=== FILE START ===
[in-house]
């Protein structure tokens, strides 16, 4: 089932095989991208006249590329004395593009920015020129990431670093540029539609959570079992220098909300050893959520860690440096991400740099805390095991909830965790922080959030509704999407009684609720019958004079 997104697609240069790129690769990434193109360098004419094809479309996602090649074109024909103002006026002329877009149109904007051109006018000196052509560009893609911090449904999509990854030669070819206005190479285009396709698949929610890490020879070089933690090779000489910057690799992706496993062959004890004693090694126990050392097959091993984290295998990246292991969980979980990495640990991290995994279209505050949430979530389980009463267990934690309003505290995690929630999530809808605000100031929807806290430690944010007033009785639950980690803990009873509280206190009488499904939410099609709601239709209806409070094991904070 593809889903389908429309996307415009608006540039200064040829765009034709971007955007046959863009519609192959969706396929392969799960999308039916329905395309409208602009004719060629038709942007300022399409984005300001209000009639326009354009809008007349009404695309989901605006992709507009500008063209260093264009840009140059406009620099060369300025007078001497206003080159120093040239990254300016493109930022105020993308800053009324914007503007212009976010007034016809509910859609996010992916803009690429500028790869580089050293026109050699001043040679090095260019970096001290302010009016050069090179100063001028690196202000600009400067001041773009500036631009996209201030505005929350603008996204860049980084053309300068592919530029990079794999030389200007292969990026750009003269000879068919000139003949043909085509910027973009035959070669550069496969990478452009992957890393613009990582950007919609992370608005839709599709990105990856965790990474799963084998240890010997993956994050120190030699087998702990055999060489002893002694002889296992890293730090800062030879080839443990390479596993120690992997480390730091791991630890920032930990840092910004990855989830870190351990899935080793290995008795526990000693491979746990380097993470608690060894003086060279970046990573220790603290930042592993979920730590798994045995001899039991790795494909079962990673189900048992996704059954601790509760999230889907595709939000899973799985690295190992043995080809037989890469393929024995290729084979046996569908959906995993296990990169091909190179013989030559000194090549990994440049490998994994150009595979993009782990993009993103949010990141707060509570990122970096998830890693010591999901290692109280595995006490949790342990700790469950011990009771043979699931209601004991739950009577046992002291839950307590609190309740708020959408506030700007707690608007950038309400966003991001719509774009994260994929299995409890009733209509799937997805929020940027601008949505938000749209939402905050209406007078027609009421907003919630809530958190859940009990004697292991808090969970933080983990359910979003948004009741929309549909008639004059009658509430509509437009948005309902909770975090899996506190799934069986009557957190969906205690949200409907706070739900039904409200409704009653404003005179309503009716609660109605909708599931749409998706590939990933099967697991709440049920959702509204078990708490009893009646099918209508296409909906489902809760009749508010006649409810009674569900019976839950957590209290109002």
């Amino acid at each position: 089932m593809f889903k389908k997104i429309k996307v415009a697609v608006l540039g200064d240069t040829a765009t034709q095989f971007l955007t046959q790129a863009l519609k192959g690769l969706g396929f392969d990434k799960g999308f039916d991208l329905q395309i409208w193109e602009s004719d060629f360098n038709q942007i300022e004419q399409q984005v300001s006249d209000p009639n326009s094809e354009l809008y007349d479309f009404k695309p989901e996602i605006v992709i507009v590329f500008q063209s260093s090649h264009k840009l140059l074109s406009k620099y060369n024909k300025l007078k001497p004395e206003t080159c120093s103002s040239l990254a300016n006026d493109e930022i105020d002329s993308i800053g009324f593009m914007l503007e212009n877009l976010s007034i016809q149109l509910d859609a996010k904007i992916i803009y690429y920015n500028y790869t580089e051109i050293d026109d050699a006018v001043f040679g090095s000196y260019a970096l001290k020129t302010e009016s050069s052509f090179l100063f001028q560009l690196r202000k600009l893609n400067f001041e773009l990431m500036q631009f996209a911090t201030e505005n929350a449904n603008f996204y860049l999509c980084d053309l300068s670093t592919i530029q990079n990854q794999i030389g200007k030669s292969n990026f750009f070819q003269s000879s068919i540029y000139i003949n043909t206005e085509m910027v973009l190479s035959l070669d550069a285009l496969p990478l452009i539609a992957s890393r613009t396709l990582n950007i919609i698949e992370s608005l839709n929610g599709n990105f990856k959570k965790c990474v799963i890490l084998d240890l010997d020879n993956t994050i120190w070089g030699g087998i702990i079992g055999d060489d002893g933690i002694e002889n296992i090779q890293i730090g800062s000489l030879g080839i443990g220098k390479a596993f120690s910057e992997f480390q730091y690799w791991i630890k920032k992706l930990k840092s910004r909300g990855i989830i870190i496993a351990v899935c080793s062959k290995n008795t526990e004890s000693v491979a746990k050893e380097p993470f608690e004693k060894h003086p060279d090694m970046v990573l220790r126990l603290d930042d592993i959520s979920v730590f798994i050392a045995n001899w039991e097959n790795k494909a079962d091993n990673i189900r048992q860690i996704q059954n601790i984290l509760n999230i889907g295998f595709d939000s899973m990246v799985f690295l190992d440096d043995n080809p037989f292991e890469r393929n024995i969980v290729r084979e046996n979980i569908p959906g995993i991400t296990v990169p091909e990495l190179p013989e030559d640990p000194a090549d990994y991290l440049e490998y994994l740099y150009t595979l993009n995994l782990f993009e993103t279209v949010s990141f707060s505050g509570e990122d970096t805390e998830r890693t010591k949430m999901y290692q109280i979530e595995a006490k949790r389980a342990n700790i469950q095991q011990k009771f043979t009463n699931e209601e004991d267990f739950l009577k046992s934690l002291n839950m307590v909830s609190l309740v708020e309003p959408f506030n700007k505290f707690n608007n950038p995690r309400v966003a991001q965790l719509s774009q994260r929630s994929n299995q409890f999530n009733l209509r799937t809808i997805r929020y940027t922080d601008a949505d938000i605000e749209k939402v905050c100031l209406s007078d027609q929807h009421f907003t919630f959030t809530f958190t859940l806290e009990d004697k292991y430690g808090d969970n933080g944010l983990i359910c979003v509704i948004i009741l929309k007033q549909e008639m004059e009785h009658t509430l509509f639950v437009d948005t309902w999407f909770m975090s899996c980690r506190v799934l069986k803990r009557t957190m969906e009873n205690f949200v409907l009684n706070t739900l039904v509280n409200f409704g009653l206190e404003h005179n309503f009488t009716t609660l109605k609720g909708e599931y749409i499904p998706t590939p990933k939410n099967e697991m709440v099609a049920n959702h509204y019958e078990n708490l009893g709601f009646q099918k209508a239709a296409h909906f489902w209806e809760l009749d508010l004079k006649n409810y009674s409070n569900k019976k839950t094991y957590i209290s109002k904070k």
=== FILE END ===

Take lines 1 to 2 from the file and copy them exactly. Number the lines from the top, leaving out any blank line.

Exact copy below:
[in-house]
């Protein structure tokens, strides 16, 4: 089932095989991208006249590329004395593009920015020129990431670093540029539609959570079992220098909300050893959520860690440096991400740099805390095991909830965790922080959030509704999407009684609720019958004079 997104697609240069790129690769990434193109360098004419094809479309996602090649074109024909103002006026002329877009149109904007051109006018000196052509560009893609911090449904999509990854030669070819206005190479285009396709698949929610890490020879070089933690090779000489910057690799992706496993062959004890004693090694126990050392097959091993984290295998990246292991969980979980990495640990991290995994279209505050949430979530389980009463267990934690309003505290995690929630999530809808605000100031929807806290430690944010007033009785639950980690803990009873509280206190009488499904939410099609709601239709209806409070094991904070 593809889903389908429309996307415009608006540039200064040829765009034709971007955007046959863009519609192959969706396929392969799960999308039916329905395309409208602009004719060629038709942007300022399409984005300001209000009639326009354009809008007349009404695309989901605006992709507009500008063209260093264009840009140059406009620099060369300025007078001497206003080159120093040239990254300016493109930022105020993308800053009324914007503007212009976010007034016809509910859609996010992916803009690429500028790869580089050293026109050699001043040679090095260019970096001290302010009016050069090179100063001028690196202000600009400067001041773009500036631009996209201030505005929350603008996204860049980084053309300068592919530029990079794999030389200007292969990026750009003269000879068919000139003949043909085509910027973009035959070669550069496969990478452009992957890393613009990582950007919609992370608005839709599709990105990856965790990474799963084998240890010997993956994050120190030699087998702990055999060489002893002694002889296992890293730090800062030879080839443990390479596993120690992997480390730091791991630890920032930990840092910004990855989830870190351990899935080793290995008795526990000693491979746990380097993470608690060894003086060279970046990573220790603290930042592993979920730590798994045995001899039991790795494909079962990673189900048992996704059954601790509760999230889907595709939000899973799985690295190992043995080809037989890469393929024995290729084979046996569908959906995993296990990169091909190179013989030559000194090549990994440049490998994994150009595979993009782990993009993103949010990141707060509570990122970096998830890693010591999901290692109280595995006490949790342990700790469950011990009771043979699931209601004991739950009577046992002291839950307590609190309740708020959408506030700007707690608007950038309400966003991001719509774009994260994929299995409890009733209509799937997805929020940027601008949505938000749209939402905050209406007078027609009421907003919630809530958190859940009990004697292991808090969970933080983990359910979003948004009741929309549909008639004059009658509430509509437009948005309902909770975090899996506190799934069986009557957190969906205690949200409907706070739900039904409200409704009653404003005179309503009716609660109605909708599931749409998706590939990933099967697991709440049920959702509204078990708490009893009646099918209508296409909906489902809760009749508010006649409810009674569900019976839950957590209290109002």